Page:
Seniority: The bill currently in Albany to do an end run around seniority worries me. I don't think it has much of a chance of passing, but we are moving in that direction. Young teachers don't seem to care much about seniority, mostly, I would guess, because they don't see themselves in the system for an extended period or they think this law would never apply to them. Personally, I think it's nothing more than a money making scheme for the city and state--a way for them to hire teachers on the cheap and make sure that pensions never have to be paid in the future. There's an interesting conversation going on about this at NYC Educator's blog, where Miss Eyre came out in favor of proactively changing the system before the legislature changes it for us. I totally disagree with her; seniority should be sacrosanct. We could easily garner the support of every union worker in the state, because let's face it--if teachers lose seniority, every other union member in the state is in jeopardy.
Florida: Who'd have thought that Charlie Crist, a Republican for God's sake, would veto a bill that would have eroded seniority rights, tenure, and introduced merit pay based on test scores? He got 65,000 calls and emails opposing the bill, and only 3000 in support. In addition, Miame-Dade teachers staged a sick out, showing that they mean business. Why the UFT can't take some serious action when it so obviously works?
Principals: If seniority was taken away, would you want to have your future determined by a leadership academy principal like this one? Another reason to fight tooth and nail to keep it.
Rubber Rooms: I'm glad they are gone, but the devil is always in the details. I'm taking a wait and see attitude on this one. The UFT has been bested in so many negotiations with Bloomberg that it's embarrassing.
Negotiations: Why are we negotiating AT ALL? Again, I'm glad we are getting the rid of the RRs, but shouldn't this have been part of contract negotiations? Why are we giving the city ANYthing while they are holding our raise hostage and threatening to lay off 8500 of us?
The Law: If any lawyers can help here, I'd appreciate it. Seniority for layoffs is not just a matter of state education law, it is also part of our contract. Can the state simply overturn a collective bargaining agreement by passing a law? It's been a long time since I took a law class, but I kind of remember that a contract is pretty tough to break when both sides willingly entered into it.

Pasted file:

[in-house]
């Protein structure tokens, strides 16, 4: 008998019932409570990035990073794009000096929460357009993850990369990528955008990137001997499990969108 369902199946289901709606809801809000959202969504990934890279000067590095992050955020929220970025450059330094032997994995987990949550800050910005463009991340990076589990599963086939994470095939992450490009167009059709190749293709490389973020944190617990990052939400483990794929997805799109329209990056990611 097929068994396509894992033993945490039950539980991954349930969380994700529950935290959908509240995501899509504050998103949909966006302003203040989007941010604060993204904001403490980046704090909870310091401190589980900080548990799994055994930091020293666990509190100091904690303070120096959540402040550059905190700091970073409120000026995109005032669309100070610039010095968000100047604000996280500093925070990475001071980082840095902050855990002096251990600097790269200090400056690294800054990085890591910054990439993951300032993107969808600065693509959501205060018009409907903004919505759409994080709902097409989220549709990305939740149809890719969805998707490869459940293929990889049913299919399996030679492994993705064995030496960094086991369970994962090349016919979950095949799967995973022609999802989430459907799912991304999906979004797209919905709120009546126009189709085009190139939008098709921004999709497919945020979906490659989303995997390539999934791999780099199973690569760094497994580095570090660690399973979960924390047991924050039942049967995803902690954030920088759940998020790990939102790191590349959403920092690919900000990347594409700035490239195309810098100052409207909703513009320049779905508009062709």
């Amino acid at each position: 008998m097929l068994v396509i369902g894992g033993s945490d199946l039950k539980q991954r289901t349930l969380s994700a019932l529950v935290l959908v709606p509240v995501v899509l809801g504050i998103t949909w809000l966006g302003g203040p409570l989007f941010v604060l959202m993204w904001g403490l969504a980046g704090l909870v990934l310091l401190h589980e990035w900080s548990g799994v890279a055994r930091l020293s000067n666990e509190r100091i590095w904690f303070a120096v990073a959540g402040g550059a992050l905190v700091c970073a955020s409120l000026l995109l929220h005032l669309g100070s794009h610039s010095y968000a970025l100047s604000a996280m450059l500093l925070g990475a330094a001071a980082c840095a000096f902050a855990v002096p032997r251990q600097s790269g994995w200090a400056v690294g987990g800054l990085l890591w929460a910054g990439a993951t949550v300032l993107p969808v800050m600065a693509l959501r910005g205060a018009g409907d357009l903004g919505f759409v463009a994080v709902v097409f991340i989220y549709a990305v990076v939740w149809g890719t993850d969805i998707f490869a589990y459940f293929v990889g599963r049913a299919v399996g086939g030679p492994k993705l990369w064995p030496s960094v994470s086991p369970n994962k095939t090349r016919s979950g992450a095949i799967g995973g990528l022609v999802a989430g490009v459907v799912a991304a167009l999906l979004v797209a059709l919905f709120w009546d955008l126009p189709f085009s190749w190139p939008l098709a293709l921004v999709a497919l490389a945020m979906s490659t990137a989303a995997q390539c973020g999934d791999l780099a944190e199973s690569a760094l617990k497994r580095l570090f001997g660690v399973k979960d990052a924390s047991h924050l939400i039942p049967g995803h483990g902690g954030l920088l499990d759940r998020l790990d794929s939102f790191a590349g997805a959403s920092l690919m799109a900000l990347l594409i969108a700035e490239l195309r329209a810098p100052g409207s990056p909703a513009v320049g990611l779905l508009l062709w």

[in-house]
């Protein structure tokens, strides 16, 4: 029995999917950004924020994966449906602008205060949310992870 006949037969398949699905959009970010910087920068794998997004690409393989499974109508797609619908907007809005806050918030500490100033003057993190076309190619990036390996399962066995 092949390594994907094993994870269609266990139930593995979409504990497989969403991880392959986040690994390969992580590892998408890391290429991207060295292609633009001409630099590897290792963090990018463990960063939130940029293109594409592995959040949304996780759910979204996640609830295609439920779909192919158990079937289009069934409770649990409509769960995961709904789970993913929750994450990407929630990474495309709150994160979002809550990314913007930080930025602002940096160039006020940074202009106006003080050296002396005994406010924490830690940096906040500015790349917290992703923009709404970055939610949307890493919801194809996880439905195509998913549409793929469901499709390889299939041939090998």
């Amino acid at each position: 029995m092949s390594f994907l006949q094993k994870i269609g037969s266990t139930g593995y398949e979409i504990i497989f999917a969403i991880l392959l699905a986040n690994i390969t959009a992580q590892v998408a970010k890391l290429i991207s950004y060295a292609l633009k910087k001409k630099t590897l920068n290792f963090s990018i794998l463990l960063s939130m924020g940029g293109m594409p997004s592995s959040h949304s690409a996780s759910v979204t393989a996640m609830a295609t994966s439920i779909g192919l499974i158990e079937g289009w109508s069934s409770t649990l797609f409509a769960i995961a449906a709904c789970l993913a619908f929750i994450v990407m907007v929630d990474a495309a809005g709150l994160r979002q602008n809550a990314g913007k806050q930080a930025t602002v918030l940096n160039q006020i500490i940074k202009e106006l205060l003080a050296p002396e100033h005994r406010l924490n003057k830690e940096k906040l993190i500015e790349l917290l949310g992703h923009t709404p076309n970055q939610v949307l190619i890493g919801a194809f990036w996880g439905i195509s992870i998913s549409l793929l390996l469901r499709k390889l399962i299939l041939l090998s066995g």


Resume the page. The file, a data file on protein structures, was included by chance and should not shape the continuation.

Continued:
UPDATE! Found Via GothamSchools, it appears one of the cosponsors of the bill has dropped out, because the he believes the contract clause of the constitution bars states from interfering with current contracts. So if I figured that out, why didn't the UFT lawyers?
Layoffs: If a teacher is one year away from retirement and gets laid off, wouldn't that person be entitled to a full pension anyway, considering that for 24 years that person worked under a contract that pretty much guaranteed them a full pension as long as they didn't do anything to get fired? Would the city have to refund some or all of the pension money paid in? What about the additional 25/55 funds that were voluntarily given under current layoff rules? Wouldn't the city have to give those back? Would those laid off be entitled to their jobs as soon as hiring restarted?
Relief: Read some hilarious detention slips here.
Sunday, April 11, 2010
I was thinking of writing a post about cheating today, when it struck me that the words cheating and teaching are perfect one word anagrams. That must mean something. So I put on my investigative hat (the red one) and plugged the word teaching into an anagram server. Here are some of the telling results:
Change It ("it" referring to the answers)
Acing The (as in Acing the Test!)
Ace Thing (see above)
Get A Inch (ahead of your fellow teachers!)
Cat Hinge (OK..they all don't make sense)
You see the pattern? We're being told to cheat! I knew ever since NCLB became law that cheating was the way of the future, because one of the goals of NCLB was to have every student reading at grade level by 2014. I remember laughing heartily the first time I heard that. "The only way that will ever happen," I recall thinking, "is if we all cheat or make the tests so easy my dog could pass them." Well, the tests have gotten about as easy as they can get. To test that theory, I put a number 2 pencil in my dog's paw. He gave me an insulted look and chewed up the pencil. Which just shows you. So the only thing left is cheating.
I starting thinking about cheating during test prep the other day. At least four students that day asked me to define words for them, including words that were choices in the multiple choice section. When I told them I couldn't do that because it was part of the test, they all gave me a look just like the one my dog had given me, only without so many teeth. One child even stared chewing his pencil. Yes, they seemed insulted and perhaps even shocked that I would not give them the answers. Imagine that! What kind of teacher am I, that I won't help my students achieve and be the best they can be!?!